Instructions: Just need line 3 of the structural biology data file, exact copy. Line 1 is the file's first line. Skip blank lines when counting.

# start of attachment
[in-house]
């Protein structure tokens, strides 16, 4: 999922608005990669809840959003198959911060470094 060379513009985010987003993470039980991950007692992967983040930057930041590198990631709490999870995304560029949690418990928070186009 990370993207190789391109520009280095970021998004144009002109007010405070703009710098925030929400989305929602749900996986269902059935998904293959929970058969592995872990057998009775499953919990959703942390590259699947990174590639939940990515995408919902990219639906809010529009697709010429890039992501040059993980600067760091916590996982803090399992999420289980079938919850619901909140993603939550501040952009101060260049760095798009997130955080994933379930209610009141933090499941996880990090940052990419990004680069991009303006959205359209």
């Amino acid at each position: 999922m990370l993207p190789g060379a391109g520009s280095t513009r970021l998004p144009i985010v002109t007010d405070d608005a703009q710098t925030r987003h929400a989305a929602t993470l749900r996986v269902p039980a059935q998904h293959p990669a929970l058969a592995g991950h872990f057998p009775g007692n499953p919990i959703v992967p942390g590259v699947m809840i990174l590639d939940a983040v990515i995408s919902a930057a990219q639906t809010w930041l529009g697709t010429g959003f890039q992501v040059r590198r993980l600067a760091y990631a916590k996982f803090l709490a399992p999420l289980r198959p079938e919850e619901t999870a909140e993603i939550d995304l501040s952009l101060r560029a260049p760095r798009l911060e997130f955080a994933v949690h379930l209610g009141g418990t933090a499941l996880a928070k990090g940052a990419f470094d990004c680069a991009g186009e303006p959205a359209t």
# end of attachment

């Amino acid at each position: 999922m990370l993207p190789g060379a391109g520009s280095t513009r970021l998004p144009i985010v002109t007010d405070d608005a703009q710098t925030r987003h929400a989305a929602t993470l749900r996986v269902p039980a059935q998904h293959p990669a929970l058969a592995g991950h872990f057998p009775g007692n499953p919990i959703v992967p942390g590259v699947m809840i990174l590639d939940a983040v990515i995408s919902a930057a990219q639906t809010w930041l529009g697709t010429g959003f890039q992501v040059r590198r993980l600067a760091y990631a916590k996982f803090l709490a399992p999420l289980r198959p079938e919850e619901t999870a909140e993603i939550d995304l501040s952009l101060r560029a260049p760095r798009l911060e997130f955080a994933v949690h379930l209610g009141g418990t933090a499941l996880a928070k990090g940052a990419f470094d990004c680069a991009g186009e303006p959205a359209t």